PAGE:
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Math Help - Inexact Differential Equation

  1. #1
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    Exclamation Inexact Differential Equation

    I need help with this:

    Given: [x - (sec y)(ln x)] dy + [tan y – (y/x)sec y] dx = 0
    Required: General Solution
    ----------------------------------------------------------------------

    Suppose that M = tan y – (y/x) sec y and N = x – (sec y) (ln x)
    Then, partial derivative of N wrt x = 1 – ((sec y)/x)
    And partial derivative of M wrt y = sec y (sec y – ((y tan y)/x) - 1/x)
    f(y) = - 1/M (sec y (sec y – ((y tan y)/x) – 1/x))
    from there, to get the integrating factor,
    f(y) = (sec^2 y – ((y sec y tan y)/x) - 1) / (tan y – (y/x)sec y)
    and then, i’m kind of stuck.
    Last edited by vividlyxinsane; July 5th 2009 at 11:28 PM.
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  2. #2
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    Quote Originally Posted by vividlyxinsane View Post
    I need help with this:

    Given: [x - (sec y)(ln x)] dy – [tan y – (y/x)sec y] dx = 0
    Required: General Solution
    ----------------------------------------------------------------------

    I can't seem to come up with the right answer.

    Help? =]
    are you sure that - is not + ?
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    Quote Originally Posted by NonCommAlg View Post
    are you sure that - is not + ?

    oh yeah, it's positive. sorry.

    back to the problem,

    Suppose that M = tan y –(y/x) sec y and N = x – (sec y) (ln x)
    Then, partial derivative of N wrt x = 1 – ((sec y)/x)
    And partial derivative of M wrt y = sec y (sec y – ((y tan y)/x) - 1/x)
    f(y) = - 1/M (sec y (sec y – ((y tan y)/x) – 1/x))
    from there, to get the integrating factor,
    f(y) = (sec^2 y – ((y sec y tan y)/x) - 1) / (tan y – (y/x)sec y)
    and then, i’m kind of stuck.
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  4. #4
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    Quote Originally Posted by vividlyxinsane View Post
    oh yeah, it's positive. sorry.

    back to the problem,

    Suppose that M = tan y –(y/x) sec y and N = x – (sec y) (ln x)
    Then, partial derivative of N wrt x = 1 – ((sec y)/x)
    And partial derivative of M wrt y = sec y (sec y – ((y tan y)/x) - 1/x)
    f(y) = - 1/M (sec y (sec y – ((y tan y)/x) – 1/x))
    from there, to get the integrating factor,
    f(y) = (sec^2 y – ((y sec y tan y)/x) - 1) / (tan y – (y/x)sec y)
    and then, i’m kind of stuck.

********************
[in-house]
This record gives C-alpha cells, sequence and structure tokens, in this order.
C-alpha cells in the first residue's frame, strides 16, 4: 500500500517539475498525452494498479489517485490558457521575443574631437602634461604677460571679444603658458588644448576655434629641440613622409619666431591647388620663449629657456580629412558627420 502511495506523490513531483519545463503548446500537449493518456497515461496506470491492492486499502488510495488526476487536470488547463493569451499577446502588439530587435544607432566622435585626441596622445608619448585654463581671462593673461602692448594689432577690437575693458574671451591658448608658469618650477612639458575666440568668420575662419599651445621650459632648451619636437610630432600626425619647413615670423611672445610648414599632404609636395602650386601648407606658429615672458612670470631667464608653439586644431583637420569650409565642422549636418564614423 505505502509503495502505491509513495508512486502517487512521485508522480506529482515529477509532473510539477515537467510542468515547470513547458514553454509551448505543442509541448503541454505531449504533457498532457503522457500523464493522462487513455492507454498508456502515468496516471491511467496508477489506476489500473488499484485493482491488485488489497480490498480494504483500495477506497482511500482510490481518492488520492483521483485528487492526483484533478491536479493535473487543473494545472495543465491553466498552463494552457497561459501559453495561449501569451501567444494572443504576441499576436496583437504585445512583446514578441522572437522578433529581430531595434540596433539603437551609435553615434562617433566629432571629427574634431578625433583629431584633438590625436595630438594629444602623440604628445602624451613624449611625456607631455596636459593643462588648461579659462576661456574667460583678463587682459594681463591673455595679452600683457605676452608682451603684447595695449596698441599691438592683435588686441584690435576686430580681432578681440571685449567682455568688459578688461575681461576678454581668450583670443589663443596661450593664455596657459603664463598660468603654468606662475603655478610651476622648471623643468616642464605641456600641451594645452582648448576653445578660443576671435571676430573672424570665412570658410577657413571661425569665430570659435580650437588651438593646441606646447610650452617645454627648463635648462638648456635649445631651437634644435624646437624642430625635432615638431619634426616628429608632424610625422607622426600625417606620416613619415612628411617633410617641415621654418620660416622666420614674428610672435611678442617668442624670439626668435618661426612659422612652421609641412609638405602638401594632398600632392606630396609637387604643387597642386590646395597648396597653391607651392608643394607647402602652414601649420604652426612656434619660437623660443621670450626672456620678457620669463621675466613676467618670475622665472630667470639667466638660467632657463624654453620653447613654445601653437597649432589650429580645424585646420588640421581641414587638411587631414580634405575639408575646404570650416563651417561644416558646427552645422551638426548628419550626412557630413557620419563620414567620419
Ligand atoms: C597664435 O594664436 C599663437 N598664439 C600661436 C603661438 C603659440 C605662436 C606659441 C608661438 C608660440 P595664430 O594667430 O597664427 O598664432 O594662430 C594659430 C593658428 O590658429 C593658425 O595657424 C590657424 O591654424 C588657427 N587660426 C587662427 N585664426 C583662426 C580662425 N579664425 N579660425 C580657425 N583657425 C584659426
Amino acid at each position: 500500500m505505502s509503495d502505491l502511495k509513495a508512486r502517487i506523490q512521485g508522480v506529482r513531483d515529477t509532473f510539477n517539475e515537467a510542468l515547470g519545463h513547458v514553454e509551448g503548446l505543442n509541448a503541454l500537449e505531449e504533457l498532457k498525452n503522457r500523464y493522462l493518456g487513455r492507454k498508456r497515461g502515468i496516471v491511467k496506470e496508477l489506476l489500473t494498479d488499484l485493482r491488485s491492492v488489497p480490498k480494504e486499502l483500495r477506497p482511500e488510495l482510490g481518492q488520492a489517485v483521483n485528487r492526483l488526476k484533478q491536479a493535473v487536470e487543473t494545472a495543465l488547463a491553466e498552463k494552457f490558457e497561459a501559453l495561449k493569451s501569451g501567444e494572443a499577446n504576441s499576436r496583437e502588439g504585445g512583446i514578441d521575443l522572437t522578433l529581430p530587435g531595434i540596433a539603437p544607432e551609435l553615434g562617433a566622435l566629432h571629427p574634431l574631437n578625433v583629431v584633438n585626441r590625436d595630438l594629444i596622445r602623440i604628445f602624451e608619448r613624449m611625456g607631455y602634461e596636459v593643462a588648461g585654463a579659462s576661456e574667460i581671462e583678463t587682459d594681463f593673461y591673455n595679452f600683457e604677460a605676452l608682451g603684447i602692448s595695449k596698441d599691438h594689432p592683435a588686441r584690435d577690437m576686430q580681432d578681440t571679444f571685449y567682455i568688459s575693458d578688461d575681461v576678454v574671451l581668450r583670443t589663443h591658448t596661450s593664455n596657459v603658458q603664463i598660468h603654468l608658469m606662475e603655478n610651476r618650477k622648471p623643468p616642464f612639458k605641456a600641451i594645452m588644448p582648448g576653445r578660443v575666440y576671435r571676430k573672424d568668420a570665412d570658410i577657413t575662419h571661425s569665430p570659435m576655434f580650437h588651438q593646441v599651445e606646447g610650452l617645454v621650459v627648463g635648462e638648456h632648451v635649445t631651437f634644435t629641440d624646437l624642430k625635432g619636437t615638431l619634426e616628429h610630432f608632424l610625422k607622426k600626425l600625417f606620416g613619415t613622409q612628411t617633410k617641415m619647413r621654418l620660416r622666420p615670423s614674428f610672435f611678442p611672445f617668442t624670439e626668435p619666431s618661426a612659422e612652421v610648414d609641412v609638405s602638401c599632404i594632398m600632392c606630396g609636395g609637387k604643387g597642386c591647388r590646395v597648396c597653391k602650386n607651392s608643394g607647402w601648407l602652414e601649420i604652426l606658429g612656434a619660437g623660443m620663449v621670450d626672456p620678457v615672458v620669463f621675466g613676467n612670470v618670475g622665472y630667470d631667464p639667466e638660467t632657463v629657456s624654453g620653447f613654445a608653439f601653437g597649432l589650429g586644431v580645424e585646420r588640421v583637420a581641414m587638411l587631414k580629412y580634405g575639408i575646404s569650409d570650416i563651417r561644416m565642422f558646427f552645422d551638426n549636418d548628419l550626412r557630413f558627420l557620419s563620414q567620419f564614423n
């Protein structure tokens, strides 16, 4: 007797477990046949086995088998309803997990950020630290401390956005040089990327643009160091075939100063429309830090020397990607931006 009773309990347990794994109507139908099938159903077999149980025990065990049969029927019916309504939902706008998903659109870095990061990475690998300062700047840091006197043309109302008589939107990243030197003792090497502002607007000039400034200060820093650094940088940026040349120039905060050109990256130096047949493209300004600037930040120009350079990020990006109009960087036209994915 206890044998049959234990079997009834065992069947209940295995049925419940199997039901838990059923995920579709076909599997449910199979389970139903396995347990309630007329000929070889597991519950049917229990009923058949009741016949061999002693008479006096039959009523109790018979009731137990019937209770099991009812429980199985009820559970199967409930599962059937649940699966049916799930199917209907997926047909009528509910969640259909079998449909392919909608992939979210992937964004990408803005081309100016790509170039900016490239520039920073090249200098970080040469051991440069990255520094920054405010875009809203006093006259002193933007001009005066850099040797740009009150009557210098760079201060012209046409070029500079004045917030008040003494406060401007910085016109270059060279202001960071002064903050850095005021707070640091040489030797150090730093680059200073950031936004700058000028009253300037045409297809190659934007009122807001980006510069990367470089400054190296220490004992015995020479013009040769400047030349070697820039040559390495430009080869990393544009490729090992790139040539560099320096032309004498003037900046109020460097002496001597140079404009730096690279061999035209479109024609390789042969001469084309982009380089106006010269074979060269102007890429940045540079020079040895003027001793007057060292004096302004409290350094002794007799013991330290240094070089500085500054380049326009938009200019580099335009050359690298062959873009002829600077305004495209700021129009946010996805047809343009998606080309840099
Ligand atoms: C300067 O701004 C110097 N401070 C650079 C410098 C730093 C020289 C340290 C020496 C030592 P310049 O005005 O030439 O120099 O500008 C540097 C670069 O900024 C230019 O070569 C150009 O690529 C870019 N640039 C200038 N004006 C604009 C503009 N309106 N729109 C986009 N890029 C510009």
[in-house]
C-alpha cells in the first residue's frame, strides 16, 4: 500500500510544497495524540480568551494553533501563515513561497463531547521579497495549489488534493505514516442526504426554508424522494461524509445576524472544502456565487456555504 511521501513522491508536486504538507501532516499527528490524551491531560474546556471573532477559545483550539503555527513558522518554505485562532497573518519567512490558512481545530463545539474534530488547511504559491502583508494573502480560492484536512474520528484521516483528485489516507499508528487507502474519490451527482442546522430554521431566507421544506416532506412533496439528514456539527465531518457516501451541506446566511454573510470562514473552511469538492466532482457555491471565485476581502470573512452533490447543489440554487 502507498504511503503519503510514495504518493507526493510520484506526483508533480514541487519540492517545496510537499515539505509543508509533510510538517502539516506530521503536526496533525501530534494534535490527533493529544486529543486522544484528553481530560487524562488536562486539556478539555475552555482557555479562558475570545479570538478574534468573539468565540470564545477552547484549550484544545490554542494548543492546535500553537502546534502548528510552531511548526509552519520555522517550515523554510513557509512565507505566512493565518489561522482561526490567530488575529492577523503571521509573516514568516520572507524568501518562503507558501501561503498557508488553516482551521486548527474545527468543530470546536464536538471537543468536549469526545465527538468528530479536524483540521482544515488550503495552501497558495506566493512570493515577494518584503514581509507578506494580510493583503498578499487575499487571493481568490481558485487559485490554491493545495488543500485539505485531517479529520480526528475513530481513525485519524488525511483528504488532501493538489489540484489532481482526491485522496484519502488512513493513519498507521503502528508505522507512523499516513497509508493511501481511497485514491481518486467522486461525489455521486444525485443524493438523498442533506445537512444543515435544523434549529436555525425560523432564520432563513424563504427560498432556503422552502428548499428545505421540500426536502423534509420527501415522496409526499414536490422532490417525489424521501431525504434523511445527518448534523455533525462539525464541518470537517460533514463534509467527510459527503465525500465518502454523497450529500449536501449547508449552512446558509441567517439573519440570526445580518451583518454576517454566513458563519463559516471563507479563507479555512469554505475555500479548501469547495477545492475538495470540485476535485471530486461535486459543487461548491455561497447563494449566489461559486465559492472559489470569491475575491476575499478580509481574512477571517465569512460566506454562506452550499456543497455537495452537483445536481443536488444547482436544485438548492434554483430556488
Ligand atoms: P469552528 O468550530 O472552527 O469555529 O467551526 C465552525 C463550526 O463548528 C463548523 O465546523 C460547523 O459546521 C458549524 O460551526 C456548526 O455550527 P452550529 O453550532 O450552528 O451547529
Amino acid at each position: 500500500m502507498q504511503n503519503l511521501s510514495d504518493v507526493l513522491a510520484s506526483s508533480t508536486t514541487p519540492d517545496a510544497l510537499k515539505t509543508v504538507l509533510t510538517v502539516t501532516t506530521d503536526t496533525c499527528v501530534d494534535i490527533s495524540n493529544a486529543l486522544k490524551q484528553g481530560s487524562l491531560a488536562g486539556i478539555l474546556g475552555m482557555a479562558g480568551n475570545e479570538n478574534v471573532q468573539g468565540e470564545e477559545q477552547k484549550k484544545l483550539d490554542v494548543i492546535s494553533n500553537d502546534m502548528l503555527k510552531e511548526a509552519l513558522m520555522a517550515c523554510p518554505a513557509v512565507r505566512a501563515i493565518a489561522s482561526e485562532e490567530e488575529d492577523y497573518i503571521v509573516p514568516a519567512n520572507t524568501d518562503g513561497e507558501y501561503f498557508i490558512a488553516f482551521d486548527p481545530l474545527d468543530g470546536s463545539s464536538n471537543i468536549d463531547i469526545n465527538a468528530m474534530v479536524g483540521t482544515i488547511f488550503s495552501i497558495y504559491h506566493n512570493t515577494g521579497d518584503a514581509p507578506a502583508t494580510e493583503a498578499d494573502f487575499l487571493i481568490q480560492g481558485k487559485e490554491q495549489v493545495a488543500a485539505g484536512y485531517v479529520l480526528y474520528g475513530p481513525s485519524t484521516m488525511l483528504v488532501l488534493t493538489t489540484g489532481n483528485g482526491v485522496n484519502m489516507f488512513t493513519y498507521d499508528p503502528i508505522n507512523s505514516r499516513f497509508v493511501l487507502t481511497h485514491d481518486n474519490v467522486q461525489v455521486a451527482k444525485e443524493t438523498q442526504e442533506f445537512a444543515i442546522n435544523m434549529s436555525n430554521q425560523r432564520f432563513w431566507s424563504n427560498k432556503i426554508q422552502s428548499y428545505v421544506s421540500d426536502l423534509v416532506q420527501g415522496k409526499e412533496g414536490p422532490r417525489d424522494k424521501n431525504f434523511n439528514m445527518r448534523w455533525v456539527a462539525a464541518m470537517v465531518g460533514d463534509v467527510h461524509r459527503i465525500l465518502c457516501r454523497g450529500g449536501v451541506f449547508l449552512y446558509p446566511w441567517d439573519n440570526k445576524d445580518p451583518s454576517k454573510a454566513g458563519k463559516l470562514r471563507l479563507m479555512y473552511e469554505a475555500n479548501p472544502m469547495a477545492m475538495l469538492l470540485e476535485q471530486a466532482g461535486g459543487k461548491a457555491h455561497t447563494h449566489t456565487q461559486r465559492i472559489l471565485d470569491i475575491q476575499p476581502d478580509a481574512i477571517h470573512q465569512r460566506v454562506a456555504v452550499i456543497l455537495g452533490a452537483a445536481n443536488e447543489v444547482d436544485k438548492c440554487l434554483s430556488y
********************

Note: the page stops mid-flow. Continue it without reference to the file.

just multiply both sides of your original differential equation by \cos y and you'll have an exact equation.
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  5. #5
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    Quote Originally Posted by NonCommAlg View Post
    just multiply both sides of your original differential equation by \cos y and you'll have an exact equation.

    cos y is the integrating factor?

    before i get there, f(y) has to be purely in terms of y. i'm stuck at:

    f(y) = (sec^2 y – ((y sec y tan y)/x) - 1) / (tan y – (y/x)sec y)
    i'm kind of clueless on what to do next.
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  6. #6
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    Quote Originally Posted by vividlyxinsane View Post
    cos y is the integrating factor?

    before i get there, f(y) has to be purely in terms of y. i'm stuck at:

    f(y) = (sec^2 y – ((y sec y tan y)/x) - 1) / (tan y – (y/x)sec y)
    i'm kind of clueless on what to do next.
    since \sec^2y - 1 = \tan^2y, your function becomes: \frac{x\tan^2 y - y \sec y \tan y}{x\tan y - y \sec y}=\tan y=f(y).
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  7. #7
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    Quote Originally Posted by NonCommAlg View Post
    since \sec^2y - 1 = \tan^2y, your function becomes: \frac{x\tan^2 y - y \sec y \tan y}{x\tan y - y \sec y}=\tan y=f(y).
    so that was what i was missing. but shouldnt the IF = sec y?

    since the integral of tan y is -ln(cos y) or ln(sec y)?
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  8. #8
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    Quote Originally Posted by vividlyxinsane View Post
    so that was what i was missing. but shouldnt the IF = sec y?

    since the integral of tan y is -ln(cos y) or ln(sec y)?
    the function that you called f(y) is equal to \frac{\frac{\partial M}{\partial y}- \frac{\partial N}{\partial x}}{M} not \frac{\frac{\partial N}{\partial x}- \frac{\partial M}{\partial y}}{M}. if \mu is an integrating factor which is purely a function of y, then: \frac{d \mu}{\mu}= \frac{\frac{\partial N}{\partial x}- \frac{\partial M}{\partial y}}{M}dy= -f(y)dy=-\tan y \ dy. so \mu=\cos y.
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  9. #9
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    Quote Originally Posted by NonCommAlg View Post
    the function that you called f(y) is equal to \frac{\frac{\partial M}{\partial y}- \frac{\partial N}{\partial x}}{M} not \frac{\frac{\partial N}{\partial x}- \frac{\partial M}{\partial y}}{M}. if \mu is an integrating factor which is purely a function of y, then: \frac{d \mu}{\mu}= \frac{\frac{\partial N}{\partial x}- \frac{\partial M}{\partial y}}{M}dy= -f(y)dy=-\tan y \ dy. so \mu=\cos y.
    oh, right.. f(y) IS NEGATIVE.
    i got it.
    THANKS A LOT! =]
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